[amsat-bb] Re: Sun shadow for True North

Tony Langdon vk3jed at gmail.com
Fri Dec 28 16:06:04 PST 2007

At 05:29 AM 12/29/2007, Dave Guimont wrote:

>A vertical rod about 4' long (plumb it, or use a level) will have the
>shortest shadow at noon.

Not necessarily.  Ignoring DST, local solar noon can occur anywhere 
within a window of around 1 hour (give or take, depending on the 
exact borders of your local time zone), because each time zone is 
approximately 15 degrees wide (there are local variations that take 
the official zones beyond the 15 degree nominal zones).  For example, 
here in Melbourne, local solar noon usually occurs around 
approximately 02:15 - 02:20 UTC (12:15 - 12:20 standard time or 13:15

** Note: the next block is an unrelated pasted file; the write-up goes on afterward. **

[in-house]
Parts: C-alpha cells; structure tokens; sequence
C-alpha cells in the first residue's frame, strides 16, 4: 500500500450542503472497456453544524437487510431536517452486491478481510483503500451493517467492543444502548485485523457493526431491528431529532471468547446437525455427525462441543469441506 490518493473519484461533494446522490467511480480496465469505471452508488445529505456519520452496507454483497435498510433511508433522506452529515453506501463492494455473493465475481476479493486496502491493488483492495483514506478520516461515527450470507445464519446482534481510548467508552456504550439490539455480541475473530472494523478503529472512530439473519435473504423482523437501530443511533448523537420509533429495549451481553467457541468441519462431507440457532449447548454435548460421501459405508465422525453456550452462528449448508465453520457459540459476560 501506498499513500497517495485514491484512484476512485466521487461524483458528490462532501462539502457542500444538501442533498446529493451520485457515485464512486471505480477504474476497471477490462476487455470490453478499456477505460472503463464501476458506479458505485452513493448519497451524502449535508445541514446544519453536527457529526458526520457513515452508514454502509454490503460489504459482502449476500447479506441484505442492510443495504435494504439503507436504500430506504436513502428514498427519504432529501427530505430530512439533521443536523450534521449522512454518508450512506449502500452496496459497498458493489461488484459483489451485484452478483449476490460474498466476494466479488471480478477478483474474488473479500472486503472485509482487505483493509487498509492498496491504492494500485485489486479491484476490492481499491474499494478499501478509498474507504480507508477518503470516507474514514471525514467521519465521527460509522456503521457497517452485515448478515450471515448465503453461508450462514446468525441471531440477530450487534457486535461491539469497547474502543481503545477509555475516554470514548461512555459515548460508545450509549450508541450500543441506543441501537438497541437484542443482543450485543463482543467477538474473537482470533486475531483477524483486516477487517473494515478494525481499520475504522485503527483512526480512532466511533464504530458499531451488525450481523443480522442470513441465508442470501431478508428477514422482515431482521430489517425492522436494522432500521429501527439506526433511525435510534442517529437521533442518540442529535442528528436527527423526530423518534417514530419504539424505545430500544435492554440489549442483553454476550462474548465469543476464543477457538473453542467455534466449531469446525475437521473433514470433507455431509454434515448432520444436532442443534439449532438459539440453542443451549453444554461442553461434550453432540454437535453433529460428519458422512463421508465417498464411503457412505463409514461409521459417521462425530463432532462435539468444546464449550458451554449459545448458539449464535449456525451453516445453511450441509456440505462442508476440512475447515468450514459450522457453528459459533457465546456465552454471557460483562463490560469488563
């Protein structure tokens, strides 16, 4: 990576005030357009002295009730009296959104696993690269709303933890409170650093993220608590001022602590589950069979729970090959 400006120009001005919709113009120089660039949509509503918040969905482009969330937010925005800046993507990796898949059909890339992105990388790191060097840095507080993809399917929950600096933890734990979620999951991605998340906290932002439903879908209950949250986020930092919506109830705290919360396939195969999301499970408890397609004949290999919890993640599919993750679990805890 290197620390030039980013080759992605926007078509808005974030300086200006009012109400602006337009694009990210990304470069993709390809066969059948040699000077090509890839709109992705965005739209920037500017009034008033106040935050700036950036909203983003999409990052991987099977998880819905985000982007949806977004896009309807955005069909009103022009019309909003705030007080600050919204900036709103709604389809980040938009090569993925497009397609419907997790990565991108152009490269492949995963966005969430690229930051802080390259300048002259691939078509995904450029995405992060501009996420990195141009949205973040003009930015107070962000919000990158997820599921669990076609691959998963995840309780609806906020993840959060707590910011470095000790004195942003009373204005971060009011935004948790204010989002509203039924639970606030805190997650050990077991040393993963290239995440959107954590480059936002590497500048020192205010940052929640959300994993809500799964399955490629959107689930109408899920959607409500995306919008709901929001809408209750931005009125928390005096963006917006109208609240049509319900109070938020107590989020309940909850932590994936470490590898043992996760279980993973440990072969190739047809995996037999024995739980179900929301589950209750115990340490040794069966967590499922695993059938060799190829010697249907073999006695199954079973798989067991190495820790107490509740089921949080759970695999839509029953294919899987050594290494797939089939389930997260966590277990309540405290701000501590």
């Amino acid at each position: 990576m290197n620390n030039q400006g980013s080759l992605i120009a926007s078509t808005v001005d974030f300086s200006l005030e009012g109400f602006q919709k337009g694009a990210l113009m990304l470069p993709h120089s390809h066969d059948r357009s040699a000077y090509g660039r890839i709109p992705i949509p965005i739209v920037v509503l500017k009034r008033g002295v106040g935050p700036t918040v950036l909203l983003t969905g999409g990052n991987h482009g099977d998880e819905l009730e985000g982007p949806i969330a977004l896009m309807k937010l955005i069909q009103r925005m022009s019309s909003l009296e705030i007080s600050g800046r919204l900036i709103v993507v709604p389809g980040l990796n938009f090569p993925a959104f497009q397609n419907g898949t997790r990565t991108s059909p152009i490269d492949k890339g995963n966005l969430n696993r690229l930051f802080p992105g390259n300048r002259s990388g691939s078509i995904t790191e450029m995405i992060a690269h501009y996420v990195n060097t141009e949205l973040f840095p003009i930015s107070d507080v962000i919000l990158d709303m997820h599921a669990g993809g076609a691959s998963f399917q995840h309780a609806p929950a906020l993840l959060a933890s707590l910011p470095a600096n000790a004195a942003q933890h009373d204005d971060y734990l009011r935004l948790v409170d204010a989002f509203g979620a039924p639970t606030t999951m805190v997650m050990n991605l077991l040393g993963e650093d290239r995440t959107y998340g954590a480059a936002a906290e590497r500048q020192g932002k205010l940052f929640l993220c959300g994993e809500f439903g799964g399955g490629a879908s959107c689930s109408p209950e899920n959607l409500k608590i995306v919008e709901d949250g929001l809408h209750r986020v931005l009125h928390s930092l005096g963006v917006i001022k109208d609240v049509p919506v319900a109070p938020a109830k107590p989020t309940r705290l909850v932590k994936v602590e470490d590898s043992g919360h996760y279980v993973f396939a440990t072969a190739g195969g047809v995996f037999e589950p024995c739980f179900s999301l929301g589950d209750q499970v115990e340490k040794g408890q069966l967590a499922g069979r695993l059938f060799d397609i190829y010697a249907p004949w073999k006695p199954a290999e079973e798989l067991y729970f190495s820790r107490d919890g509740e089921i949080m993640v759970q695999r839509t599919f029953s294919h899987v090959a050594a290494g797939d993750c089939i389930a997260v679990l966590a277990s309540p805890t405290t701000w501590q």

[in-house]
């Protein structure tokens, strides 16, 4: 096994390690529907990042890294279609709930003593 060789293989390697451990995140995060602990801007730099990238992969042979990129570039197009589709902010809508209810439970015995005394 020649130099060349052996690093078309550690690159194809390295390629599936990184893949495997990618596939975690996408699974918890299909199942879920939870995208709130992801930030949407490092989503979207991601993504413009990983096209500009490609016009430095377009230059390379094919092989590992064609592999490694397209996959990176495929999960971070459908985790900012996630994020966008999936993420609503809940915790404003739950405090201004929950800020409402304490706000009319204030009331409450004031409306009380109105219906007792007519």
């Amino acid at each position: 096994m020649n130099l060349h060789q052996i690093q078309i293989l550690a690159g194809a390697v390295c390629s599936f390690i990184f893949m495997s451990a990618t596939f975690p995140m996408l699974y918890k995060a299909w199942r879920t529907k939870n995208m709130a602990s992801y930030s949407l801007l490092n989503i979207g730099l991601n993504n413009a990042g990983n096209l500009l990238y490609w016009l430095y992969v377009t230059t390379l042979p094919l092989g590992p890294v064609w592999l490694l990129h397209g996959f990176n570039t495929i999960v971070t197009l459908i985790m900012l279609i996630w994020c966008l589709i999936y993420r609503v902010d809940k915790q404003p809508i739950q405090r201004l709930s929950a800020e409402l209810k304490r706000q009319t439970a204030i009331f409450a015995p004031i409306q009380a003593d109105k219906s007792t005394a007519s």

- 13:20 DST).  In Brisbane, it occurs before noon AEST, despite both 
cities being in the same time zone.  Using the "shortest shadow at 
noon" method, you can have an error of up to 10 degrees (now THAT 
would ruin the performance of your high gain antenna!).  Here, it 
would be around 4-5 degrees, if one was ignorant of the actual time 
of solar noon.

The moving shadow to find the East - West line is a much better and 
MUCH more accurate idea.

73 de VK3JED

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